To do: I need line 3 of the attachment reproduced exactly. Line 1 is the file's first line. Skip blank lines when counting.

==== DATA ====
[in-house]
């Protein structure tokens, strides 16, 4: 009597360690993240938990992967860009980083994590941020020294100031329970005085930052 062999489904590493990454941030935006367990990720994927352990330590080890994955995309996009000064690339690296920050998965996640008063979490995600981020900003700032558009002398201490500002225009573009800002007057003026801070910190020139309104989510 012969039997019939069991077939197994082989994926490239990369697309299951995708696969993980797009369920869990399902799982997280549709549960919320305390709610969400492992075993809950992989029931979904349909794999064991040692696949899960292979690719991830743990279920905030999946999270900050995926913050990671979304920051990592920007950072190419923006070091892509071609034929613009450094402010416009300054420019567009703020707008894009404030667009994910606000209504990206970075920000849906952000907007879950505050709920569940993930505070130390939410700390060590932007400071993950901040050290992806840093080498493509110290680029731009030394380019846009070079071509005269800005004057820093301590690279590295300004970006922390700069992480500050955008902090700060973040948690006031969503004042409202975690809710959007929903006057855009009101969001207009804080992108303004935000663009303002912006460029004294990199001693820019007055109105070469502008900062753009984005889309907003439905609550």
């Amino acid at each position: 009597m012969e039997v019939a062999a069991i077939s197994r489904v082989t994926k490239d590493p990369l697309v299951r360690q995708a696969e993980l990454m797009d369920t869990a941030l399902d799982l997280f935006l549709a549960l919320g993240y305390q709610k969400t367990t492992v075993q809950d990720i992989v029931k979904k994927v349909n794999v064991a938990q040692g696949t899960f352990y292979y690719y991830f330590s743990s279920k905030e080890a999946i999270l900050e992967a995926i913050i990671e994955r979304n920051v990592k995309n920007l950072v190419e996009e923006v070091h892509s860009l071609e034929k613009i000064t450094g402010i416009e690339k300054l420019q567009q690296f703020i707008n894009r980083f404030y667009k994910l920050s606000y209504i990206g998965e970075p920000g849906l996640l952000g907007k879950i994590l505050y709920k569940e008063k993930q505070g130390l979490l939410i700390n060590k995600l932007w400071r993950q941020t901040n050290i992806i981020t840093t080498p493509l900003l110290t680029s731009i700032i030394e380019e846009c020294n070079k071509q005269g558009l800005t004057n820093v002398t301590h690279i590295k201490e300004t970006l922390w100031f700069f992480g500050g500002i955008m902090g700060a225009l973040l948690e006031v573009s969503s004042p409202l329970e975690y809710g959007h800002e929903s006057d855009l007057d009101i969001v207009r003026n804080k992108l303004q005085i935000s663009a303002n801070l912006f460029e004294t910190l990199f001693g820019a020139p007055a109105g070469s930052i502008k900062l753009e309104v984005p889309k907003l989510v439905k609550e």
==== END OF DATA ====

């Amino acid at each position: 009597m012969e039997v019939a062999a069991i077939s197994r489904v082989t994926k490239d590493p990369l697309v299951r360690q995708a696969e993980l990454m797009d369920t869990a941030l399902d799982l997280f935006l549709a549960l919320g993240y305390q709610k969400t367990t492992v075993q809950d990720i992989v029931k979904k994927v349909n794999v064991a938990q040692g696949t899960f352990y292979y690719y991830f330590s743990s279920k905030e080890a999946i999270l900050e992967a995926i913050i990671e994955r979304n920051v990592k995309n920007l950072v190419e996009e923006v070091h892509s860009l071609e034929k613009i000064t450094g402010i416009e690339k300054l420019q567009q690296f703020i707008n894009r980083f404030y667009k994910l920050s606000y209504i990206g998965e970075p920000g849906l996640l952000g907007k879950i994590l505050y709920k569940e008063k993930q505070g130390l979490l939410i700390n060590k995600l932007w400071r993950q941020t901040n050290i992806i981020t840093t080498p493509l900003l110290t680029s731009i700032i030394e380019e846009c020294n070079k071509q005269g558009l800005t004057n820093v002398t301590h690279i590295k201490e300004t970006l922390w100031f700069f992480g500050g500002i955008m902090g700060a225009l973040l948690e006031v573009s969503s004042p409202l329970e975690y809710g959007h800002e929903s006057d855009l007057d009101i969001v207009r003026n804080k992108l303004q005085i935000s663009a303002n801070l912006f460029e004294t910190l990199f001693g820019a020139p007055a109105g070469s930052i502008k900062l753009e309104v984005p889309k907003l989510v439905k609550e």